Back to School (for post-quantum filmology!)

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Back to School is a comedy film starring Rodney Dangerfield, that grossed over $108 million worldwide on a budget of $11 million.

It was released in 1986 (like Top Gun and Crocodile Dundee), the year I came to the US.  The scene “First Economics Class” is priceless:

2017: I presented for the first time in an Economics Department, at Stanford.

2012: I presented for the first time to a medical audience (MGH Grand Rounds), part of Harvard Medical School. Subsequently, I have presented at UPMC, Stanford and UCSF.

2018: I presented for the first time in a Physics department, at UC Berkeley. (The Next Quantum Revolution?).

2015: I presented for the first time in a Public Policy department, at Heinz College here at CMU. Since 2017, I have visited HKS several times.

Way, way back, in 1997, I gave a talk in the Mathematics department at MIT, the same week I gave a talk (on a different topic obviously!) at HBS.

Zeynep, this was your very first OM seminar as a PhD student at HBS, you told me. Sorry to hear!😊

Of course, giving a talk in OR and CS departments, engineering and business schools is not that surprising given the nature of my work. Indeed, at some universities I have given talks in several different departments over the years (many times in the same department like OM and OR), some that I have listed above. 

What is different from a typical academic giving research talks to PhD students/faculty is that I have been a guest speaker in MBA/MS classes for my entrepreneurship and industry implementations:

MBA: Darden (SmartOps) in Marketing elective, Harvard (OrganJet + GuardianWings) in OB elective.

MS (in Supply Chain): MIT (Sloan, Engineering), U. Michigan (Ross).

Kris, I think I met you at the guest lecture I gave at MIT (Supply Chain elective, co-taught by Steve Graves and David Simchi-Levi) for the first time as you were the TA?

Some free-associations from top-20 B-schools (including Tepper that I do not list below, looks like I am 16/20, and depending on the year/magazine, 10/10) that I have visited:

Cornell. Joe Thomas. Columbia. Paul Glasserman. NYU. Eitan Zemel. Wharton. Morris Cohen. Kellogg. Jan van Mieghem. UNC. Jay Swaminathan. UCLA. Chris Tang. Booth. Baris Ata. Stanford. Hau Lee. Harvard. Julie Battilana. Darden. Ron Wilcox. MIT. Retsef Levi. Haas. Candi Yano. Ross. Ravi Anupindi. USC. Sampath Rajgopalan.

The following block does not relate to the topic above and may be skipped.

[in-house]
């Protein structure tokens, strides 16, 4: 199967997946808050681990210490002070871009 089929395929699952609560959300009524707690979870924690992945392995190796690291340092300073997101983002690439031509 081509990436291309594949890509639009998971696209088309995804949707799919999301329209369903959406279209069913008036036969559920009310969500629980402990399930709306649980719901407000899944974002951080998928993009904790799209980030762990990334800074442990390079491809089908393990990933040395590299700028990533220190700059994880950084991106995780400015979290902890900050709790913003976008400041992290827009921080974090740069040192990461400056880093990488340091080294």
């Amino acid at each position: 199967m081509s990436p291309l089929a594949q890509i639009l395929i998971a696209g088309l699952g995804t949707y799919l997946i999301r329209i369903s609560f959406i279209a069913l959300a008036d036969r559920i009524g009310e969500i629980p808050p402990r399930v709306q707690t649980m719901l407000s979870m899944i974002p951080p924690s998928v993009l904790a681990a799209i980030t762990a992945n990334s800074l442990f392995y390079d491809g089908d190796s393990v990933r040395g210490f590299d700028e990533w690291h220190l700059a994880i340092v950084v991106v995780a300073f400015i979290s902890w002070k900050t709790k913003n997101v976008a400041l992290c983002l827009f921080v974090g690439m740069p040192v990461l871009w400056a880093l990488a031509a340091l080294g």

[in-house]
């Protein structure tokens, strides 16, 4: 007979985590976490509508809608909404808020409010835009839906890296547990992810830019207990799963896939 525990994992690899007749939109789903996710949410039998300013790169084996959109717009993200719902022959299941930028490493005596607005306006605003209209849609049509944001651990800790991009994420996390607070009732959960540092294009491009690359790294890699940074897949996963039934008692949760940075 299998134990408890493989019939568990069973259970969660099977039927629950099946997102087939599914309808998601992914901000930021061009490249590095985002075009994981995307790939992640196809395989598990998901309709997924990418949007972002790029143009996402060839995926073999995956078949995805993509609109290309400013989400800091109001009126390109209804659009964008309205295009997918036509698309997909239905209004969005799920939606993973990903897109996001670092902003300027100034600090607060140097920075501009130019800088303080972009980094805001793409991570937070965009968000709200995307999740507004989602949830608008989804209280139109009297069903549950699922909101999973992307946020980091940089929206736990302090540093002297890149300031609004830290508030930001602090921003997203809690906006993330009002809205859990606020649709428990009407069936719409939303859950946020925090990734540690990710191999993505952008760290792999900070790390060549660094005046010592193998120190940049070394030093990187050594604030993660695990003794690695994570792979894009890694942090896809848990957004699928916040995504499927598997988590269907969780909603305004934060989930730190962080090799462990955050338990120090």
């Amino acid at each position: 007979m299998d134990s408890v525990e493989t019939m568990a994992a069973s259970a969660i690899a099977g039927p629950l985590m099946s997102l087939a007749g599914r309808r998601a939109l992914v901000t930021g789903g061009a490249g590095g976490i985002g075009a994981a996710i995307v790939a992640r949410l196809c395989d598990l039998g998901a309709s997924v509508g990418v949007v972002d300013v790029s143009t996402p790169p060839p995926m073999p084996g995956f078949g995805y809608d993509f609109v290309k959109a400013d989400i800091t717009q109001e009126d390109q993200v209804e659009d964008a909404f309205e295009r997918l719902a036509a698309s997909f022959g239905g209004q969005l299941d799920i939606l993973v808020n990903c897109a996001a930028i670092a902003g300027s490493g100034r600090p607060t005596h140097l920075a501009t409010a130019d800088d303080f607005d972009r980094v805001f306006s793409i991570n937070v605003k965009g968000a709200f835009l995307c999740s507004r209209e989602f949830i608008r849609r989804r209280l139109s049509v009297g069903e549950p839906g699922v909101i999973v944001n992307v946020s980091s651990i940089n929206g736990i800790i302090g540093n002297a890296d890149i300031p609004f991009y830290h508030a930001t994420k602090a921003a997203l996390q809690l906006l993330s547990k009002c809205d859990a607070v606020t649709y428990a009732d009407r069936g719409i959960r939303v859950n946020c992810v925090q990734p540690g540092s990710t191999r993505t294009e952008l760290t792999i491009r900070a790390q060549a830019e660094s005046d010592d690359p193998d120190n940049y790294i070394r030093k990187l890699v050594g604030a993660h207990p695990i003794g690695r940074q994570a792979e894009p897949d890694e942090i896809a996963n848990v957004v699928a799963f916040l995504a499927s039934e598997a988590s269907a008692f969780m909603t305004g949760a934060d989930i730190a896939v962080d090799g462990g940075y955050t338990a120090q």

Of course, there are other B-schools I have visited. Here are five that come to mind:

Purdue. Lee Schwarz. Case. Matt Sobel. Santa Clara. Steve Nahmias. UTD. Suresh Sethi. Olin. Panos Kouvelis. 

You know how much I enjoyed my in-person visit to UCL and Cambridge in January 2020 (Lean Monarchy), before the COVID lockdown. How about 2021?

Earlier this year, I gave a zoom talk (on Quantum Integer Programming) at the University of Minnesota. I thoroughly enjoyed myself and it was great to receive this email (thanks KK!):

Dear Sridhar:

Your recent virtual visit and seminar presentation were an absolute joy and an intellectual feast for us all at the Carlson School. Beyond providing us with an introduction to quantum computing and its potential to provide actionable solutions to many of our complex real-world supply chain & operations problems, among others, your presentation and narrative (including references to the colloquial “low funda” and “high funda,” bringing back many fond memories of the undergraduate engineering days) were so rich in content and perspective, and thought provoking!

Many thanks for all the time you spent with us, meeting faculty colleagues and doctoral students. Your visit will have a lasting impact on us all in the days ahead.

Personally, it was good to catch up on the early 1990s when we both were rookie Assistant Professors.

Looking forward to staying in touch and seeing you in person before too long.

What is my next university talk (still on zoom, scheduled for June 4th)? 

Dear Professor Sridhar Tayur,  

Hope this email finds you well.

I am honored to invite you as a Distinguished Speaker for Koç University College of Engineering Distinguished Seminar Series.

Seminars are usually made up of 45-50 minutes of presentation and 10-15 minutes of discussion.

It will be our great honor to have you as the Distinguished Speaker of our seminar series.

A natural question to ask is where (and when) will my next in-person University visit be? More interesting question:

What new department can I give a talk in?

A stretch goal:

Film School.

Here are five top 20 film schools in Universities that also have top 20 B-schools:

USC (#1). NYU (#2). UCLA (#4). Columbia (#5). Stanford (#12).

Let me call this:

 post-quantum filmology.😏

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